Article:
When Atal Behari Vajpayee was the Prime Minister of India, I always wondered what could be the reason behind the pauses he took while speaking. Sometimes I thought it was because of his old age, and sometimes people even made fun of him for this habit, but I was always amused by the wisdom of his words – not just his political speeches, but his writings and poems in particular. If we take a pause and think for a moment, we can all recall such people who take longer than usual while speaking or answering questions. In today’s fast paced world, I believe such people can teach us some valuable lessons.
Our Quest for Survival
Human beings are hard-wired for survival, and that is the reason we are the most evolved species on the planet. Our brains constantly listen for signals from our senses (sight, sound, touch) and acts immediately if it senses any danger or threat to our physical well-being. Similarly, our mind always listens from external events, giving us a running commentary as life unfolds around us. When we are conversing, our mind tells us what to speak next or it makes a judgement about the speaker or the spoken. It is the mind’s job to make sure we don’t look bad (or stupid), and it decides (for us) what to do next to save us from (perceived) threats to our social well-being.
Our Ability to Intervene & Take a Pause
If there is one thing which separates us from other living beings, it is our ability to stop this cycle of action and reaction, and to take a pause before deciding how to respond. Most of the times, both action and reaction are simultaneous, with no pause between them. An example could be our spouse asking the same question every morning and we replying with the same response without even blinking. The same happens at work when we talk to our boss or our colleagues.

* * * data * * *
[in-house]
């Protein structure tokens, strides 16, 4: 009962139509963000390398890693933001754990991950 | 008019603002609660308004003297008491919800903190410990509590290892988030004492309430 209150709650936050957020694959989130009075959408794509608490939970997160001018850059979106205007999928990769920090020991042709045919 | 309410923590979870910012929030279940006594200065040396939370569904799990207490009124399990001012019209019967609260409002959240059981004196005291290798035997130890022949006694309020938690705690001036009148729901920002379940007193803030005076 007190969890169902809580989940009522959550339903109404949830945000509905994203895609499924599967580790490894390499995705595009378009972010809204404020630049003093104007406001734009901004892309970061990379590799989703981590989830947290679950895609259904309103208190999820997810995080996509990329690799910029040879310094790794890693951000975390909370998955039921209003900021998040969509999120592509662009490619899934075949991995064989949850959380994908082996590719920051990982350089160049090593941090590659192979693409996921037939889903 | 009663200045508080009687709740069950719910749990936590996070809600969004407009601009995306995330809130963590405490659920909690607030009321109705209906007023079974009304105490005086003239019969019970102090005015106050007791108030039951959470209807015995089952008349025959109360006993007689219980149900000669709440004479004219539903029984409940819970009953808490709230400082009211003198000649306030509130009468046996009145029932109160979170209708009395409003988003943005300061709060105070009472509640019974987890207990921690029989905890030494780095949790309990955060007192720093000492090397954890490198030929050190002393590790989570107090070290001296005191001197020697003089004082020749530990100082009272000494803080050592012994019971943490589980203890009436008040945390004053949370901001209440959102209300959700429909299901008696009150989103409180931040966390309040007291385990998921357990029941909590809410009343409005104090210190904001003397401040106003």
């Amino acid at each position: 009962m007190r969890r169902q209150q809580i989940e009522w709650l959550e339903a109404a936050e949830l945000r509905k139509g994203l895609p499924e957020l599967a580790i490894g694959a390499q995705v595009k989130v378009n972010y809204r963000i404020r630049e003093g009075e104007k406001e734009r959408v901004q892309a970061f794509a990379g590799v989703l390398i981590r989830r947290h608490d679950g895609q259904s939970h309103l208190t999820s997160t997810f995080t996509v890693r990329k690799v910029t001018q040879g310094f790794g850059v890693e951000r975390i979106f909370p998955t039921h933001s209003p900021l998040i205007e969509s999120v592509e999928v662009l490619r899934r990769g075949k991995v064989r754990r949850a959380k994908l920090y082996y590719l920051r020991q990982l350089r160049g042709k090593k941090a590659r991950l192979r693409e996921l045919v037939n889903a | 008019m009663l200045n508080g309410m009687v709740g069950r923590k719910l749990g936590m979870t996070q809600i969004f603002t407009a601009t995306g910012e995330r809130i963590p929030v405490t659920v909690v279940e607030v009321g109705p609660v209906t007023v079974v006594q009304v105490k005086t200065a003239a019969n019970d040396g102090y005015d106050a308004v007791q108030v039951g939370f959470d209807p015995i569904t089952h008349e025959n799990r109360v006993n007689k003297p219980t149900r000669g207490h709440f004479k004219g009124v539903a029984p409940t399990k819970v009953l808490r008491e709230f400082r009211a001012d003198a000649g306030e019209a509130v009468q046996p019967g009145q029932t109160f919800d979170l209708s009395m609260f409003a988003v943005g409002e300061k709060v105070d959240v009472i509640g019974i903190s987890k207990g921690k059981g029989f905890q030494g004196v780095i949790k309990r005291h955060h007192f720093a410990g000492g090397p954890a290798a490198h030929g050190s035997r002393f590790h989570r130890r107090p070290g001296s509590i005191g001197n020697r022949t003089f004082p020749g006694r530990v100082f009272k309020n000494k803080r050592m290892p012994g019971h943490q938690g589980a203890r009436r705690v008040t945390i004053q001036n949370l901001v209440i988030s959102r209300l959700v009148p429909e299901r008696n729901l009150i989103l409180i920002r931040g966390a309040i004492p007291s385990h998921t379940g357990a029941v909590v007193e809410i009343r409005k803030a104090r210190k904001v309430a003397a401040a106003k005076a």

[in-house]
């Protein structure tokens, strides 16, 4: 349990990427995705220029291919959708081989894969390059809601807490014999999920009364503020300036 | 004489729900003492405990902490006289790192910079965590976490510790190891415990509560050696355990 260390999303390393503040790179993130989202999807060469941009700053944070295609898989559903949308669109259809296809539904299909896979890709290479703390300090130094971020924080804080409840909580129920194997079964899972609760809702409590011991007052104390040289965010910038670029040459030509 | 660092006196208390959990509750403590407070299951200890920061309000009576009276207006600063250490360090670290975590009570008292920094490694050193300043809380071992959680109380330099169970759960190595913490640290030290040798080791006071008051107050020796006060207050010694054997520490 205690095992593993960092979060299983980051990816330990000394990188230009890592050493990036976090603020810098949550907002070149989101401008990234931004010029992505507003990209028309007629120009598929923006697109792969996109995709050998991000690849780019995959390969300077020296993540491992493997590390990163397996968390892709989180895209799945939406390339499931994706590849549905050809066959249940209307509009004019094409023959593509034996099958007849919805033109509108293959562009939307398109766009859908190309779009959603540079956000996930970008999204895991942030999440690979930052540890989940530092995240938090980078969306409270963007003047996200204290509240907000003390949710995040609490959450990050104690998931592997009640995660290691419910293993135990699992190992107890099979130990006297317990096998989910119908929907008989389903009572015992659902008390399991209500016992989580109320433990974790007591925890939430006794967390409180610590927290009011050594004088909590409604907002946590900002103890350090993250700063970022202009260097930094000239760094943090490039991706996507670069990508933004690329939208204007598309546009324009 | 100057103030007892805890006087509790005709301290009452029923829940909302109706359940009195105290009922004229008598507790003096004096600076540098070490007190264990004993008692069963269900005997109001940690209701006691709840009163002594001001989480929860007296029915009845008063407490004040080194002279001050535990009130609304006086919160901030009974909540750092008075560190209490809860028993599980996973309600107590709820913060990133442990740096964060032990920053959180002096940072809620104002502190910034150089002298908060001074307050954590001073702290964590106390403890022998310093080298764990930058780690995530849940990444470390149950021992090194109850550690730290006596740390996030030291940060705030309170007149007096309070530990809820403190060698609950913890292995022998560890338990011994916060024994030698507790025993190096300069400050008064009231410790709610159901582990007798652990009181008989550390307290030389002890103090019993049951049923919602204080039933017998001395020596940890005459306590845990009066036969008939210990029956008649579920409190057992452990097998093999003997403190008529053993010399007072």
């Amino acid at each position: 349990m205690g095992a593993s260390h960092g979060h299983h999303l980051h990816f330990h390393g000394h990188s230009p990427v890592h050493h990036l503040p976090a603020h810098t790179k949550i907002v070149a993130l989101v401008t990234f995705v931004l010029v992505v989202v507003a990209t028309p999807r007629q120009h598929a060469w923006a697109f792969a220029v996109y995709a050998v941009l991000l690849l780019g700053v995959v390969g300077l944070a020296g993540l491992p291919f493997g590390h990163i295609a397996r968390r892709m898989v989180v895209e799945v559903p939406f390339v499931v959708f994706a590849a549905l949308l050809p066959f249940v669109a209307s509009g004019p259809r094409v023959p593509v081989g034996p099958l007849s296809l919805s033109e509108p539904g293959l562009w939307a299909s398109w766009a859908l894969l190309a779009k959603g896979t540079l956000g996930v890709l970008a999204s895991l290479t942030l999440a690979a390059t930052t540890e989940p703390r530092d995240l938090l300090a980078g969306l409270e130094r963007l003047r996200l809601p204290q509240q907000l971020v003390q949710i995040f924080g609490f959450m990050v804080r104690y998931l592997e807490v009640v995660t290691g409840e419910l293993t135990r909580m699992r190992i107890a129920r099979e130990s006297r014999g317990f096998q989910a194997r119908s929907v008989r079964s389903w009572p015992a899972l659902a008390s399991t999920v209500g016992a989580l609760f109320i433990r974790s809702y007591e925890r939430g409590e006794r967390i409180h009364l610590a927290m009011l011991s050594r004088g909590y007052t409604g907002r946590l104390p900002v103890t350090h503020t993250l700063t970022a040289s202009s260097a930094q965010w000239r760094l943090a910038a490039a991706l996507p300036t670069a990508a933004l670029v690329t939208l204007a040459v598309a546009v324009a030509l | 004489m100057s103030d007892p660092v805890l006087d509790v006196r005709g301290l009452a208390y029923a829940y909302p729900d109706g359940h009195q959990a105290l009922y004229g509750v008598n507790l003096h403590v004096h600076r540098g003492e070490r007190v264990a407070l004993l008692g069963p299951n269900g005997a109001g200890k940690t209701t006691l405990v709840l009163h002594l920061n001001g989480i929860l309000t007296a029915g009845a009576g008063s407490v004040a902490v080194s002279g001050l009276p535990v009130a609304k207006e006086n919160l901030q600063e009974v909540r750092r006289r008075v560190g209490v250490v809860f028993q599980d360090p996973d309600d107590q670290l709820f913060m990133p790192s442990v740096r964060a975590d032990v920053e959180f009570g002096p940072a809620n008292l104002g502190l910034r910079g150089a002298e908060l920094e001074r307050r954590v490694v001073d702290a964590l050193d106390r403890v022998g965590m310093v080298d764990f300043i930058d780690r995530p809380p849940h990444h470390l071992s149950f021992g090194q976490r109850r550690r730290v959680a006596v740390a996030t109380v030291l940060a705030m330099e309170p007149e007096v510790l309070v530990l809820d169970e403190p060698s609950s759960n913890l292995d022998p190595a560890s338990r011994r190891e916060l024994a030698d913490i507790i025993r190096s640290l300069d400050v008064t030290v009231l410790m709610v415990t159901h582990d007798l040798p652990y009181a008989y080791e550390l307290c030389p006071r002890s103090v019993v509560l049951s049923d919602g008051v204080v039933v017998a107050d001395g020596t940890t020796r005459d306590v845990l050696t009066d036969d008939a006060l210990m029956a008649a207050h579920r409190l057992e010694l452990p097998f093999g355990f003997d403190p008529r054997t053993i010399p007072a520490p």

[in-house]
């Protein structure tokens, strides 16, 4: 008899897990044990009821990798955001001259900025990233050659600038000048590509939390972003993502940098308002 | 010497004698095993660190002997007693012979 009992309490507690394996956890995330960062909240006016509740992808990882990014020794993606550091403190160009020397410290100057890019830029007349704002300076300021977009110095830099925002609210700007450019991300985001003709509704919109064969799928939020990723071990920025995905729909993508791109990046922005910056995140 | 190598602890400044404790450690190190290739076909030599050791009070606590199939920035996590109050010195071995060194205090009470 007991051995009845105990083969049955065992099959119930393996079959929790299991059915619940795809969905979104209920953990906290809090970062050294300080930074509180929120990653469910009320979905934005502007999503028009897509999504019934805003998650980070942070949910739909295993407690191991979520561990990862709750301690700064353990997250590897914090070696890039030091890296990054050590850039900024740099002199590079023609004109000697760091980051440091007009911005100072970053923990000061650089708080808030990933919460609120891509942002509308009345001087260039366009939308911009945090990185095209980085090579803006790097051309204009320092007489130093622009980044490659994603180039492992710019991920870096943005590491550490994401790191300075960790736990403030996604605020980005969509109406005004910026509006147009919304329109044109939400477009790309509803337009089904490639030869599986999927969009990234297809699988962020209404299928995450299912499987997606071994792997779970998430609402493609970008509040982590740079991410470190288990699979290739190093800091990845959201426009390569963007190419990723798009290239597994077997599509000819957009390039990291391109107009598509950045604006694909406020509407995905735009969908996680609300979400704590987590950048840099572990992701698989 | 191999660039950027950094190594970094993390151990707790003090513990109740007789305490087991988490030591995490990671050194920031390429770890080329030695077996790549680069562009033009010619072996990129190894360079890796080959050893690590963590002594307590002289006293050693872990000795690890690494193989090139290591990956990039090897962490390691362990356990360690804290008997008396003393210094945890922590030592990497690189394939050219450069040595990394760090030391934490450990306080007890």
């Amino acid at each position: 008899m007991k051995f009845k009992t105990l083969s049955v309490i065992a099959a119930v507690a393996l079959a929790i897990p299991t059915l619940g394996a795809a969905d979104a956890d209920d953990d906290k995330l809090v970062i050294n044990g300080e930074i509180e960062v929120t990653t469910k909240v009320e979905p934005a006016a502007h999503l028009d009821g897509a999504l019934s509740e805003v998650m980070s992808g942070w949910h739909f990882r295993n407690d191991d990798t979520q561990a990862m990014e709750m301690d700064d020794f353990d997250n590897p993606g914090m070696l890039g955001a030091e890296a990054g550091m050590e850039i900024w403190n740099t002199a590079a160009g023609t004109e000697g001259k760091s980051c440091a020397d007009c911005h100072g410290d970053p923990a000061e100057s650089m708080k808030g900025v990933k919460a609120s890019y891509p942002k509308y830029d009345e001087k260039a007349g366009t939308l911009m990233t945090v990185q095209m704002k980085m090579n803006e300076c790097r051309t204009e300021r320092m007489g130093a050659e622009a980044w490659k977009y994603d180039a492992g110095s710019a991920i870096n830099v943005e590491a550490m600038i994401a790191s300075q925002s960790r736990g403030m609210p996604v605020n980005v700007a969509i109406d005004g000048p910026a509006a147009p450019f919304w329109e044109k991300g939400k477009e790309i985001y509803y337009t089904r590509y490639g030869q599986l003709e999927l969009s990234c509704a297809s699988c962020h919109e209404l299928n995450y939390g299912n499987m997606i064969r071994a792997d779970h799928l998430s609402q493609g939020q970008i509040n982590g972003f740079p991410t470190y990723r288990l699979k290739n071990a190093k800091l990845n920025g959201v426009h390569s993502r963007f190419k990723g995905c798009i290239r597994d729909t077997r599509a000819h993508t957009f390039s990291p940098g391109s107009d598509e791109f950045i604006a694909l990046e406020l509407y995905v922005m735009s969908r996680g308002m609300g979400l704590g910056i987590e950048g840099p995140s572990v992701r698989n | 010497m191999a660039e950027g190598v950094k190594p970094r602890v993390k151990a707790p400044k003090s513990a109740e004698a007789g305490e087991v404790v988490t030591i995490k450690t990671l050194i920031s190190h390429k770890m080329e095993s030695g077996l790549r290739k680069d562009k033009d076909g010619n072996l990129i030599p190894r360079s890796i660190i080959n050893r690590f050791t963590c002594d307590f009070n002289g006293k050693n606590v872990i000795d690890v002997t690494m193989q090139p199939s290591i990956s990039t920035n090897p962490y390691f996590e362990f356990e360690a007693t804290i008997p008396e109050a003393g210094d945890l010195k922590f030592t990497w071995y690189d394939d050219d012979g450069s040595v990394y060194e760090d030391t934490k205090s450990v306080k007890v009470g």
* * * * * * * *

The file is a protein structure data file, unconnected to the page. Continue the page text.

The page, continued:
A small pause before we start to speak or answer can do wonders to a conversation. Most of the times when we are not talking, we are actually waiting to talk. Sometimes the person on the other side has a lot more to say but is hesitant and so he stopped. By taking a pause after he has stopped speaking, and maybe using words like hmm… uh.. ok.. but not jumping in with our views, we can let the other person complete whatever he has in his mind. We can even ask follow up questions like – “Do you have anything else to add?” before beginning to speak ourselves.
In my conversations where I have been aware to take a pause, I have noticed that speaking up after letting the other person finish leads to more fruitful conversations and both parties are left satisfied. This satisfaction is of being heard, and of being understood. What’s more strange is that sometimes I don’t even have to speak up, and the conversation automatically leads to where I wanted it to go by just listening. As people are listened to, they let their rigidity of stance soften and consider your view point even without your asking for it. Such is the power of taking a pause and listening.
Responsibility = Our Ability to Respond
We live in a world today where we want everyone to be responsible. We want our children, our political leaders, our colleagues, our managers, our neighbours to all be responsible. “Responsibility” is an over-used word in our media driven society, but I believe being responsible is first and foremost our ability to respond consciously. It can make a huge difference in our lives if we can train ourselves to take a pause often and act not from our mind’s fears and judgements, but from our values, priorities and goals.
Taking a pause will force us to think about what is really important to us, and it can have a profound impact on our work and lives. Pausing creates space for ourselves and others to express themselves fully. It creates positive energy instead of building tension and enables us to handle tough situations in a more mature way.
I want to end with a simple request – to take a pause and think about this article, rather than just believing the commentary your mind has provided you as you were reading it.